Multimedia Formats Workshop Report
This workshop was part of the JISC New Technologies Initiative's workshop programme hosted by the SIMA project. The workshop looked at a range of formats and the issues surrounding them, such as cross platform compatibility, proprietary vs standard formats and conversion tools.
Survey of the Uses of Software and Hardware for Multimedia Applications in
UK Higher Education
John Murdoch, Robert Gordon University
Evaluation of Image Capture Pathways for Multimedia Application
Michael Steele, Michael Arnott, Dorothy Williams and Simon Heath (Centre for CBL in Land Use and Environmental Sciences - CLUES), University of Aberdeen, firstname.lastname@example.org
A look at the costs and quality associated with various different capture paths for a number of different images. It concludes with a section 'Guidelines for Success in Image Capture'.
The Dos and Don'ts of Video conferencing in Higher Education HUSAT Research Institute
This report covers uses of video conferencing, the environment, funding and management with guidance for individual users and service providers. There are also details of what is currently available and in use, and appendices giving details of relevant standards, PC video conferencing products and useful contacts.
Running a World Wide Web Service
Brian Kelly, University of Leeds
This comprehensive report looks at, among other things, what browsers are available, producing web pages, setting up a server and legal issues. It also contains many links to other useful pages.
Dos and Don'ts of Video Conferencing - Experience from LIVE-NET
Philip Riebold, University College London
LIVE-NET, a collaborative project between London University and British Telecom, has been used for teaching academic subjects ranging from theoretical physics - "Quantum Electrodynamics" to classics - "The Dialogues of Plato" as well as for meetings and satellite broadcasts. It has gained a large amount of experience using video networks for interactive communication applications. This has ranged from straightforward teaching applications to multi-site satellite conferences.
Video Conferencing in Higher Education
Lynne Coventry, Heriot-Watt University
The aim of this report is to put Video Conferencing into a learning framework and to take a learner-centred rather than technology-centred view of the problem. The report is divided into two parts. The first describes the technology. It is necessary to understand the limitations and the potential of the technology to be able to evaluate its potential within education. The second part describes a framework for learning and investigates the role of technology within that framework. The report will not provide operating instructions for specific technological systems but will provided general information about how to make best use of Video Conferencing technology.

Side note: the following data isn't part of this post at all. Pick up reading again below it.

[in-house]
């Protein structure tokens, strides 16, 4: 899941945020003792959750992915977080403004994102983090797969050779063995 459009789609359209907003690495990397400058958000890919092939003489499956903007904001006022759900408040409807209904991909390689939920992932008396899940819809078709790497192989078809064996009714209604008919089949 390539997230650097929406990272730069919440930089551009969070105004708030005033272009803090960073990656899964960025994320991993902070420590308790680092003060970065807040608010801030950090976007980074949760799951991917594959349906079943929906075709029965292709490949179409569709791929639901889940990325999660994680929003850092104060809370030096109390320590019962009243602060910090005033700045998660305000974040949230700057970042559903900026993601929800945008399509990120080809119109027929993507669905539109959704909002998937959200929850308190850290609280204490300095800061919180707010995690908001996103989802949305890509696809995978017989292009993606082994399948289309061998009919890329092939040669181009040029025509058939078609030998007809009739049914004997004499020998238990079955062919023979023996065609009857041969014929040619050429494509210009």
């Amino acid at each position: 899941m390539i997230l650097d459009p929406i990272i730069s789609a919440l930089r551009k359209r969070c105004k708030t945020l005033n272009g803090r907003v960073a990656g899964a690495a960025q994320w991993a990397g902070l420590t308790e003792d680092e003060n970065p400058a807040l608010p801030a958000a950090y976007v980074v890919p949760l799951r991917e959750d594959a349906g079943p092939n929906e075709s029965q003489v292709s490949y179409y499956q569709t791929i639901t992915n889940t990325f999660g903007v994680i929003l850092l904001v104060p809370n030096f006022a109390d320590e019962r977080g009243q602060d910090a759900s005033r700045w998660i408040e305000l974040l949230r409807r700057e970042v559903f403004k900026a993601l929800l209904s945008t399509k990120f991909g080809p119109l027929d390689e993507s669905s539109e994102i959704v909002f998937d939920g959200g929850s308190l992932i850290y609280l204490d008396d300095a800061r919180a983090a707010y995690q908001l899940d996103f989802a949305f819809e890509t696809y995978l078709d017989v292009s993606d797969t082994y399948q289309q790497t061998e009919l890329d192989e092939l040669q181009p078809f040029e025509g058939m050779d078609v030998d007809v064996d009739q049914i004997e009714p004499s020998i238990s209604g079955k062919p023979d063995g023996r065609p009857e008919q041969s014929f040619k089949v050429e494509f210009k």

The Provision of CBL over Network Information Servers
Patrick McAndrew, Heriot-Watt University
The production of Computer Based Learning within the UK Higher Education sector means that there is a need to deliver the material produced. This can be achieved using information servers over wide area networks. This report examines the requirements for serving material and considers if the World- Wide Web offers appropriate tools. The sort of information required on the server is considered together with the possible security implications.
A Review of Multimedia Networking
Alan Taylor and Madjid Merabti, Liverpool John Moores University
This reviews the requirements of multimedia and looks at some of the issues facing users. It also looks at the various compression standards available. The main body of the report is concerned with the hardware and software required for multimedia networking, and the final section provides details of some of the leading edge research and development efforts in networking.
The Use and Capture of Images for Computer-Based Learning II
Jane Williams, Alan Lock, Joel Crisp and Adrian Longstaffe, University of Bristol
This report looks at why images are used in learning, how to capture, store and deliver them, and evaluation of several image cards and a description of some software tools for image conversion and manipulation.
Video Conferencing in Education: Meeting Teachers and Learners Support and
Chris Schnurr and Carmel Smith, Heriot-Watt University
This report includes a literature review of current research, and assessment of currently available training resource. Also an on going video conferencing training resource was designed, and a prototype minimal manual produced.
These reports are available online at:
Forthcoming reports include:
evaluation of video conferencing products on UNIX systems to support help desk and advisory activities in a computing service environment
Hard copies are available by subscribing to the SIMA project. This costs
50 for UK Higher Education Institutes and 200 for non-UK Higher Education
Institutes. More details can be obtained from:
Mrs J T Barradell
Loughborough University Loughborough
Single copies of some of the reports, such as Running a World Wide Web Server, may be available from the authors.
Multimedia Support Officer
Computer Graphics Unit
University of Manchester
Manchester M13 9PL
Tel: +44 61 275 6095